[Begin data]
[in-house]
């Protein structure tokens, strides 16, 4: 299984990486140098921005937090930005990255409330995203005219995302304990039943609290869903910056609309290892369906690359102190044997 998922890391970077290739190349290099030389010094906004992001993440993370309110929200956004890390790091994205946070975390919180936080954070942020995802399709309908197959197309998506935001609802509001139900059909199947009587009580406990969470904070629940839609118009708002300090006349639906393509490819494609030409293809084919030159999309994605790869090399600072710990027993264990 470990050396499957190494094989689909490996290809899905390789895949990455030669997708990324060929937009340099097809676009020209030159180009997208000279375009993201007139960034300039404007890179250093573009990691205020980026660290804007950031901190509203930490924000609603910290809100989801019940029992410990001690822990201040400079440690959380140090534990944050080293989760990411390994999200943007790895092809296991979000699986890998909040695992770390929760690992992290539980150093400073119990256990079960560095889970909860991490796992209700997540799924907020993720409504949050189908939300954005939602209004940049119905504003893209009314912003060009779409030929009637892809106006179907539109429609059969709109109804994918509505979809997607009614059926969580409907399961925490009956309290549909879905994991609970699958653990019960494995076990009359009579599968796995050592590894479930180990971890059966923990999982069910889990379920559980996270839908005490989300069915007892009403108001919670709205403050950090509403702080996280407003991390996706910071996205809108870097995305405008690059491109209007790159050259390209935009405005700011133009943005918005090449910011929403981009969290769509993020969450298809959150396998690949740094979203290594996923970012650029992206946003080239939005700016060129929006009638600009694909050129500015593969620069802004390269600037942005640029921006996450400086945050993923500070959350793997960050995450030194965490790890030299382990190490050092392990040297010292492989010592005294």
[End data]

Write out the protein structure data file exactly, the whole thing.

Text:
[in-house]
């Protein structure tokens, strides 16, 4: 299984990486140098921005937090930005990255409330995203005219995302304990039943609290869903910056609309290892369906690359102190044997 998922890391970077290739190349290099030389010094906004992001993440993370309110929200956004890390790091994205946070975390919180936080954070942020995802399709309908197959197309998506935001609802509001139900059909199947009587009580406990969470904070629940839609118009708002300090006349639906393509490819494609030409293809084919030159999309994605790869090399600072710990027993264990 470990050396499957190494094989689909490996290809899905390789895949990455030669997708990324060929937009340099097809676009020209030159180009997208000279375009993201007139960034300039404007890179250093573009990691205020980026660290804007950031901190509203930490924000609603910290809100989801019940029992410990001690822990201040400079440690959380140090534990944050080293989760990411390994999200943007790895092809296991979000699986890998909040695992770390929760690992992290539980150093400073119990256990079960560095889970909860991490796992209700997540799924907020993720409504949050189908939300954005939602209004940049119905504003893209009314912003060009779409030929009637892809106006179907539109429609059969709109109804994918509505979809997607009614059926969580409907399961925490009956309290549909879905994991609970699958653990019960494995076990009359009579599968796995050592590894479930180990971890059966923990999982069910889990379920559980996270839908005490989300069915007892009403108001919670709205403050950090509403702080996280407003991390996706910071996205809108870097995305405008690059491109209007790159050259390209935009405005700011133009943005918005090449910011929403981009969290769509993020969450298809959150396998690949740094979203290594996923970012650029992206946003080239939005700016060129929006009638600009694909050129500015593969620069802004390269600037942005640029921006996450400086945050993923500070959350793997960050995450030194965490790890030299382990190490050092392990040297010292492989010592005294």